FOOD and FAITH FOR ALL OF
We now manage the Ciudad de Refugio feeding program in La Cuchilla. Twice a week, we provide a hot, healthy meal for 150 children and some of their families.
For some, it is the only hot food they get all week. For many, it is the only vegetables and vitamins they’ll see. For all of the kids, it is a place to gather and feel safe for a while.
But it is not enough to feed the kids. We need to nourish their lives, too. The feeding program provides us with a draw to our Children’s Ministry.
The children receive a weekly Bible lesson at the program. When we can, the lesson is tied into a health, social, or environmental lesson for the children.
Hygiene, bullying, social media issues, littering, and authority, are examples of topics covered in the past year.
We recently purchased books that will provide the outline of continuing Faith-related conversations and activities through 2019.
The Children’s Ministry hosts celebrations for Children’s Day, Independence Day, and Christmas. Special visitors and other events pepper the schedule.
La Cuchilla also serves as the base of our Women’s Ministry. Yesenia leads a group of women from the church and mothers of the feeding program children. They meet regularly to listen to a speaker and share news and concerns about life.
We affiliated the program with Mothers of Pre-Schoolers (MOPS), an organization of Christian women in the United States with a strong presence in Guatemala. They provide materials and events for the mothers to attend.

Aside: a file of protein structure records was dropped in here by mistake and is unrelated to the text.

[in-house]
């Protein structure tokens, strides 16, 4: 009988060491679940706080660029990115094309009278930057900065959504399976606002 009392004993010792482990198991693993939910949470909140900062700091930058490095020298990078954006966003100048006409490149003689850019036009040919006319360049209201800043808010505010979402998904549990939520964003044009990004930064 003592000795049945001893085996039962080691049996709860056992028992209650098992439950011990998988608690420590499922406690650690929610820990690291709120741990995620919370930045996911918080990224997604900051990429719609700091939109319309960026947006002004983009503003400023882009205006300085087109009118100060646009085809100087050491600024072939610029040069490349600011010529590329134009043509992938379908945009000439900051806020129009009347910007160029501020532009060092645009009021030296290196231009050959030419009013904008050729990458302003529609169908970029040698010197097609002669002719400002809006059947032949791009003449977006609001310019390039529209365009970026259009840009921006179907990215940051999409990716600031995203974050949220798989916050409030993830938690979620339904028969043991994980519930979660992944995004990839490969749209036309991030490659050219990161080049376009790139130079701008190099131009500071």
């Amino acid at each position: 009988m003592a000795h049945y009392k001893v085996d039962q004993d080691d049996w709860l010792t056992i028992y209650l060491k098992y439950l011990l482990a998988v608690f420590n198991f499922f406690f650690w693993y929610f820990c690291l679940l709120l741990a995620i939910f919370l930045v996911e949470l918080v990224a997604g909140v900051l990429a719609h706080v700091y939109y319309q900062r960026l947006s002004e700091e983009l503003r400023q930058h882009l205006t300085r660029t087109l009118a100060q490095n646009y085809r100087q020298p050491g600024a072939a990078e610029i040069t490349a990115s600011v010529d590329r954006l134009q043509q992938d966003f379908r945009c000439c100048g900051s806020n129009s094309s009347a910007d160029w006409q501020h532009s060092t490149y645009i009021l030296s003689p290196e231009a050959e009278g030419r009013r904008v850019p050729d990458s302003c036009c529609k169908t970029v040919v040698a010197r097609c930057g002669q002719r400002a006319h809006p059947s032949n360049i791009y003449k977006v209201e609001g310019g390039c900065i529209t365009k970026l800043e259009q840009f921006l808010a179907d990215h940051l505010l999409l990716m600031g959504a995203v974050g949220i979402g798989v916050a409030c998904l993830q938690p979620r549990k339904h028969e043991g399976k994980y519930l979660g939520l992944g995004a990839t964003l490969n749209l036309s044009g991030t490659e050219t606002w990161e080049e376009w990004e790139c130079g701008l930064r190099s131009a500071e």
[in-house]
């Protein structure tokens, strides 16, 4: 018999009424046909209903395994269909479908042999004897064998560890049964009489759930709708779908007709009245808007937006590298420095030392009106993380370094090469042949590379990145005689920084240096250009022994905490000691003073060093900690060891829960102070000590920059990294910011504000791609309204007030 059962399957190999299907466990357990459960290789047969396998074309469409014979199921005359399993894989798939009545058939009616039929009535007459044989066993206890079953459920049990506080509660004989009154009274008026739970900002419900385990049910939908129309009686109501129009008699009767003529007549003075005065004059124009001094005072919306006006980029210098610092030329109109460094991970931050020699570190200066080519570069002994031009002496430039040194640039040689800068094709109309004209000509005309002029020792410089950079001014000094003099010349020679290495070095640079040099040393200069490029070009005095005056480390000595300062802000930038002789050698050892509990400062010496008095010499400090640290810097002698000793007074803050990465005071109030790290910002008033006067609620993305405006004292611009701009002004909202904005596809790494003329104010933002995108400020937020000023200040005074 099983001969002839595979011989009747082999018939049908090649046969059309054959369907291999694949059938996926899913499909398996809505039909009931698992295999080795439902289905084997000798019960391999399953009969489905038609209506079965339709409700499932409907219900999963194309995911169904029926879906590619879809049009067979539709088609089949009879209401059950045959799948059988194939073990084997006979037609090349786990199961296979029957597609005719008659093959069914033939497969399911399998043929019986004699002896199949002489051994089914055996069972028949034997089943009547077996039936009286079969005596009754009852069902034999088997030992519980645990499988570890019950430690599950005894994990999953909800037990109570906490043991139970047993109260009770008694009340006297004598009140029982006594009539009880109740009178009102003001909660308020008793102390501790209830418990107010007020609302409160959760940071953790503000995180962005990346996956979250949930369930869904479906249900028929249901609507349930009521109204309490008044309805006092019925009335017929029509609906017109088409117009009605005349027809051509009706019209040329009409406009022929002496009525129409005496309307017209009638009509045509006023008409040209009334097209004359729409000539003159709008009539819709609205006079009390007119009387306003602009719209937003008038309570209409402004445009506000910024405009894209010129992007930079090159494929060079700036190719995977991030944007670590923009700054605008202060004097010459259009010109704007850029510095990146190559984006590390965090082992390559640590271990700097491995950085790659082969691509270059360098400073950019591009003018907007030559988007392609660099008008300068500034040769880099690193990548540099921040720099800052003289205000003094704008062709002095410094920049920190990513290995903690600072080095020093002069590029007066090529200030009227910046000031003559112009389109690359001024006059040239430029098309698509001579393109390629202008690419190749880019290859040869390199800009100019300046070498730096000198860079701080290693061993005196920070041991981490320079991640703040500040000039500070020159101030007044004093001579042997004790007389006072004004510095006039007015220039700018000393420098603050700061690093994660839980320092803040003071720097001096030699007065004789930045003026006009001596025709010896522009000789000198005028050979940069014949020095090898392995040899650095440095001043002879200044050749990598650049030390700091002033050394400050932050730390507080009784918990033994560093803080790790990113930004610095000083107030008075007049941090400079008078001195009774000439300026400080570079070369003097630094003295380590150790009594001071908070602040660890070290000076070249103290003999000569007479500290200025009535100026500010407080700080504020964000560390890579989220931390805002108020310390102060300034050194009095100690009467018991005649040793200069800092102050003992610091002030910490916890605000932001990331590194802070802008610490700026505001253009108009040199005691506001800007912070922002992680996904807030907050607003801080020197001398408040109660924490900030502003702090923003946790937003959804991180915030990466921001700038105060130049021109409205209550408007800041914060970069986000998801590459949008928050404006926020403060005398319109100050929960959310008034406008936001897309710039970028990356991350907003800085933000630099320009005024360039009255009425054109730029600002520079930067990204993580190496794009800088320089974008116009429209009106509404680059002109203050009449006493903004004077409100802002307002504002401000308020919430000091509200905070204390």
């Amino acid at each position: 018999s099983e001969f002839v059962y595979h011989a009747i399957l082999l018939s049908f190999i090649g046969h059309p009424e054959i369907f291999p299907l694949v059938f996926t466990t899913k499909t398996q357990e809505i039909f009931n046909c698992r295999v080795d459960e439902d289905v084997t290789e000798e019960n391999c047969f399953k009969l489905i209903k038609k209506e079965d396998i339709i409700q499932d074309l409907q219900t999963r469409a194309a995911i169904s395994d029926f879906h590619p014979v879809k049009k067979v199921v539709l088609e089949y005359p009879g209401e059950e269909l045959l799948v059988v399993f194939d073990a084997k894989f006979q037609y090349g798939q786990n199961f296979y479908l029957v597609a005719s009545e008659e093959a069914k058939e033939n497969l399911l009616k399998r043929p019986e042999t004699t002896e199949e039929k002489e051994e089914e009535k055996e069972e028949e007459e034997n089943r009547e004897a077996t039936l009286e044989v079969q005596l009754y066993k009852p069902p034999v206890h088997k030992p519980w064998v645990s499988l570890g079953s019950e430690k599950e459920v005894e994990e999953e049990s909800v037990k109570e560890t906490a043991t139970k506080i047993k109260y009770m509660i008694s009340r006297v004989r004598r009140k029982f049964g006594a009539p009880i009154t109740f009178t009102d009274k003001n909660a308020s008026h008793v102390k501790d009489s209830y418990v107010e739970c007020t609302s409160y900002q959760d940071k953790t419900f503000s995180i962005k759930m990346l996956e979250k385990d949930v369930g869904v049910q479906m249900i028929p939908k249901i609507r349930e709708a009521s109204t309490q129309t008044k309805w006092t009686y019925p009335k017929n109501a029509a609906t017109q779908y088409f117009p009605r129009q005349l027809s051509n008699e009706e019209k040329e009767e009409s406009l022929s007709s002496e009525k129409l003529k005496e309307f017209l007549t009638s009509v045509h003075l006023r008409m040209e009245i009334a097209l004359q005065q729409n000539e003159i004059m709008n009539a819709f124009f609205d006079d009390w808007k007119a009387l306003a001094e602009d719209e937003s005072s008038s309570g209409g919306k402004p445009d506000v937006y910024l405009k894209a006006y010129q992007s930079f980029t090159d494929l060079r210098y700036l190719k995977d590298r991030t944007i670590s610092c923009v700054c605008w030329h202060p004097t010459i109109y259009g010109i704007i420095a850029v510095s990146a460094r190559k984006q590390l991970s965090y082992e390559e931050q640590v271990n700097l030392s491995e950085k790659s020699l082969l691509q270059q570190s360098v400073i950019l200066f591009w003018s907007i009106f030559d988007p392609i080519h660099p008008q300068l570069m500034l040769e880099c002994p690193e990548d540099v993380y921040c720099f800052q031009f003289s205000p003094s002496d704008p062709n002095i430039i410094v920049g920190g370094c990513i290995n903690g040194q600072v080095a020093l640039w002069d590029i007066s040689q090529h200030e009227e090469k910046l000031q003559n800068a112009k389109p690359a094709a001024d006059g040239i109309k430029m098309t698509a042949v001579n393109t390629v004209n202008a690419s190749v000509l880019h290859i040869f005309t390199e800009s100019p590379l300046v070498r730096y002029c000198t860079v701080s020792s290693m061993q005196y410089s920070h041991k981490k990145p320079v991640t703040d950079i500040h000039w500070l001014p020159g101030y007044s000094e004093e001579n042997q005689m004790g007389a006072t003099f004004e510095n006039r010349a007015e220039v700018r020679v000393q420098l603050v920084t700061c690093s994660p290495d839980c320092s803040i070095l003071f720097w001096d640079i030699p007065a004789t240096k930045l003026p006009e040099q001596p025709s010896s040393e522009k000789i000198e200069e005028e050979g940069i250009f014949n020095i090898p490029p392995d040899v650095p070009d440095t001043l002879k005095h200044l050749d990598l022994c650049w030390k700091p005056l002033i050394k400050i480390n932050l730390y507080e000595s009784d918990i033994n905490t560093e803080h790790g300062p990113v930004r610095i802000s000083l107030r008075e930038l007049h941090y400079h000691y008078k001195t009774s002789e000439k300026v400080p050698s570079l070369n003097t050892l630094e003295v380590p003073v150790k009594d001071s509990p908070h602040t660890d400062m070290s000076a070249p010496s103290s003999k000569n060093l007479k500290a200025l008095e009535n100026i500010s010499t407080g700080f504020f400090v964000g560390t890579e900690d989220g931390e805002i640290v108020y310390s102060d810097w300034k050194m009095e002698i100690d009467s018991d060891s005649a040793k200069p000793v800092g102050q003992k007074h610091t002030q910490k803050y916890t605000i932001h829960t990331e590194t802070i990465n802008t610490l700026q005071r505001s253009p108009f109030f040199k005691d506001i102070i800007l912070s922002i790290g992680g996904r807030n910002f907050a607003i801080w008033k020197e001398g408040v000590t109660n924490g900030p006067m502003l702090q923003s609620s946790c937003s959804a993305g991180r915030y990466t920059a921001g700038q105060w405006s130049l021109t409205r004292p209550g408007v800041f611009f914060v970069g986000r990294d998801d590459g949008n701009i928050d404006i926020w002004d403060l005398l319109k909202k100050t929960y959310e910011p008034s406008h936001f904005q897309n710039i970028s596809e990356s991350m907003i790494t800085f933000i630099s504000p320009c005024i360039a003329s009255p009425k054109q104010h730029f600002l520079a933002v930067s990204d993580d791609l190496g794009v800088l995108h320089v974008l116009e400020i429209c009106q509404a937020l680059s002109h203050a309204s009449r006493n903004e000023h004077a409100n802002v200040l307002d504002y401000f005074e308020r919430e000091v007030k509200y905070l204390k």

The group has evolved from a social outlet to a true spiritual presence in the community. Recently, the group visited families affected by illness, violence, and other matters. They prayed with the families and bring a small amount of food to share.
Where We Work:
La Cuchilla, Guatemala City
La Cuchilla is sometimes referred to as the “neighborhood nobody wants.” It is situated just inside the border of Guatemala City unless you ask the government of Guatemala City. They will tell you it is part of Villa Hermosa.
As a result, there is no school, security, and little attention paid to the area.
This is a neighborhood produced by the Civil War. Most of the families here were squatters escaping the genocide in the mountains.
Over the years, temporary shelters of tin and wood have been steadily replaced by cinderblock homes and businesses. But too many of our kids still live within tin walls with limited water and electricity.
La Isla, Santa Fe- a suburb of Guatemala City
La Isla in Santa Fe was formed by the 1976 earthquake and a series of subsequent sinkholes and mudslides. Surrounded by sheer cliffs, it is accessible only by a one-lane bridge behind an industrial section of Santa Fe.
When we first came here, it consisted of dirt roads and houses precariously close to the edges of the island. One of the mothers showed us how lifting a small piece of wood in the corner of her home revealed a 100-foot drop to the neighborhood below.
Since then, the city has paved their roads and a Canadian mission rebuilt many of the houses. But the people are still among the poorest of the city. A public school placed on the site closed because the parents couldn’t afford books, uniforms, or even shoes for the kids.